Spanish Prime Minister Mariano Rajoy’s demand that Venezuela free imprisoned opposition leaders has met with an angry response from the country’s president, Nicolás Maduro – a reply that contrasts with the caution shown by Caracas over the same calls from US President Donald Trump.
Rajoy and former Spanish prime ministers Felipe González and José María Aznar attended an event in Madrid on Thursday in support of Venezuelan opposition leaders, among them Leopoldo López, who will have spent three years in jail on Saturday. Afterwards, the Spanish prime minister posted a tweet calling for López to be released. He and his predecessors have issued a statement calling on the Organization of American States to “take measures against Venezuela for the deterioration of democracy and the existence of political prisoners.”
Speaking at an event in the Venezuelan capital of Caracas, Maduro responded to the tweet, telling an audience of the youth wing of the ruling United Socialist Party of Venezuela that Rajoy would have his teeth “smashed in” if he interfered with Venezuela, adding: “Not just him, but the whole failed international right wing.” He called Rajoy a “bandit and protector of criminals and murderers.”
It's three years since @leopoldolopez went to prison. We ask for justice, human rights and liberty for Venezuelan political prisoners
Maduro also hit out this week against US news channel CNN, blocking its Spanish-language service on Wednesday, a week after the broadcaster linked Vice President Tareck El Aissami and others to more than 150 Venezuelan passports and identification papers it says were issued to people in the Middle East. El Aissami was also placed on a black list of drug traffickers by the US Treasury Department this week.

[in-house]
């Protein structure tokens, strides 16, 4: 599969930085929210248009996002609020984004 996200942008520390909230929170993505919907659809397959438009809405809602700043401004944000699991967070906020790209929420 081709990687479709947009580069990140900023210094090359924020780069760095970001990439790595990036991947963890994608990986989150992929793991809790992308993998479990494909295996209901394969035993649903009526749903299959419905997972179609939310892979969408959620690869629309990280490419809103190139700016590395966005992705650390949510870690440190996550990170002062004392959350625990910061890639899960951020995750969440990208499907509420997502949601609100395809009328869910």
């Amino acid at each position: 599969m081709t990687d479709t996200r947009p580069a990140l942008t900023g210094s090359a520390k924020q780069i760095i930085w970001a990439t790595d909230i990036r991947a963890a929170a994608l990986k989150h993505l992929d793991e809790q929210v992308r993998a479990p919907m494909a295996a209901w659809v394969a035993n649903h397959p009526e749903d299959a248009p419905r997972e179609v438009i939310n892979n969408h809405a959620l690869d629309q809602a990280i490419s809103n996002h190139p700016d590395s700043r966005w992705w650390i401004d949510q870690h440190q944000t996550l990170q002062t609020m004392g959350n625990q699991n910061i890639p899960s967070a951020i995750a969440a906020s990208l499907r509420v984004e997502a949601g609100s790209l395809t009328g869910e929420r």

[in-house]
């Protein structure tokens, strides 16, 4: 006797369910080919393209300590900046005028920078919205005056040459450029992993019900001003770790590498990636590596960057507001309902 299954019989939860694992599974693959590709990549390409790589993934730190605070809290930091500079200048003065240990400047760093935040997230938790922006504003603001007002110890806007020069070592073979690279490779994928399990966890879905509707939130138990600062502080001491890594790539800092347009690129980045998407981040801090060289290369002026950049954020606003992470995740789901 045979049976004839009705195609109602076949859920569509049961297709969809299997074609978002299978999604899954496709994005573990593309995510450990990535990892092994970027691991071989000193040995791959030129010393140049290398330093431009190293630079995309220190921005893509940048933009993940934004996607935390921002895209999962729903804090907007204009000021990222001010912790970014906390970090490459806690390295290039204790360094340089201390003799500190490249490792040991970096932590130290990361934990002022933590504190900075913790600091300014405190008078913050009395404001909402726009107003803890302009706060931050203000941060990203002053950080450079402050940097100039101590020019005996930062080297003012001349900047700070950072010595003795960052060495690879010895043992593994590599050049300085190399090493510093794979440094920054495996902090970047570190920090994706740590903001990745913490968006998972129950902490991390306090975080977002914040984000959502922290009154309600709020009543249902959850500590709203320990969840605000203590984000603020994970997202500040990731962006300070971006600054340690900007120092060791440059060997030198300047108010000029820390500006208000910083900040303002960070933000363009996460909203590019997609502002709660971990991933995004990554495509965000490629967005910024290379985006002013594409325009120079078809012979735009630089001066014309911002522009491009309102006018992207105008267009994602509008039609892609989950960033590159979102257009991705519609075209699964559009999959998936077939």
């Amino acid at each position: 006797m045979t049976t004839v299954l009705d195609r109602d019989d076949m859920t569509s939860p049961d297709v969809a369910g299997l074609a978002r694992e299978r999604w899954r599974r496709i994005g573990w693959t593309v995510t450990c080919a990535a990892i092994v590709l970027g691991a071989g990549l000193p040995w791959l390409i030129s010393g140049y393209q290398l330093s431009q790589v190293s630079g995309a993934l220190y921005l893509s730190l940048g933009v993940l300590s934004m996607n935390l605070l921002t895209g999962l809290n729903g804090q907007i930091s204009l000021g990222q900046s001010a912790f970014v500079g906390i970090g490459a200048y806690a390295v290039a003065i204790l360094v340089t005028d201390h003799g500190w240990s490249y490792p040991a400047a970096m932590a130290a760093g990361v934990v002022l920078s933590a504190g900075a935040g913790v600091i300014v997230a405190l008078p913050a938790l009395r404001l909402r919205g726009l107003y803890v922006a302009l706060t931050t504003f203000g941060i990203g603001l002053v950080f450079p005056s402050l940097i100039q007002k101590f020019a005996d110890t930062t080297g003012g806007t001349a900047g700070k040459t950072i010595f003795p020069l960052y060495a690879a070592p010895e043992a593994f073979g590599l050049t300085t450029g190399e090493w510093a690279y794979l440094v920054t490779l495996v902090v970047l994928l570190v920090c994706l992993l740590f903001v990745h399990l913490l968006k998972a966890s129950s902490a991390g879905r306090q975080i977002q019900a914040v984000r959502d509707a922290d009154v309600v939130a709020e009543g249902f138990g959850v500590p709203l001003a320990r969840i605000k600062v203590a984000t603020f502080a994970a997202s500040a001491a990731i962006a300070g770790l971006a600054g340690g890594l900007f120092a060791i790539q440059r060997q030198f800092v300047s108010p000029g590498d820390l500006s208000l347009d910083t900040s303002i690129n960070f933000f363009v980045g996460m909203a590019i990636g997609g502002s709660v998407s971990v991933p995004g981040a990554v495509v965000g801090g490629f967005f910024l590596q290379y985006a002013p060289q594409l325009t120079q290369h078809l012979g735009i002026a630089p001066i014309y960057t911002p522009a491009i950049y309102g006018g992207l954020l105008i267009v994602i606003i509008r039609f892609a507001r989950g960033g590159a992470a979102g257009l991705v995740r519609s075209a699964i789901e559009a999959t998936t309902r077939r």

Spain has recalled its ambassador to Venezuela twice in the last two years after Maduro insulted Rajoy.
Maduro’s tirade against Rajoy contrasts sharply with the caution he has shown toward Donald Trump, who this week met with three Latin American presidents to discuss the crisis in Venezuela, and who has also called for the release of López after meeting with his wife, Lilian Tintori, in Washington.
Maduro’s tirade against Rajoy contrasts sharply with the caution he has shown toward Donald Trump
Caracas has suggested in recent weeks that Trump’s comments were a result of poor advice, and has instead continued attacking former president Barack Obama. It remains to be seen how long a government characterized for its volatility, divisions and marked anti-US posturing can remain patient.
English version by Nick Lyne.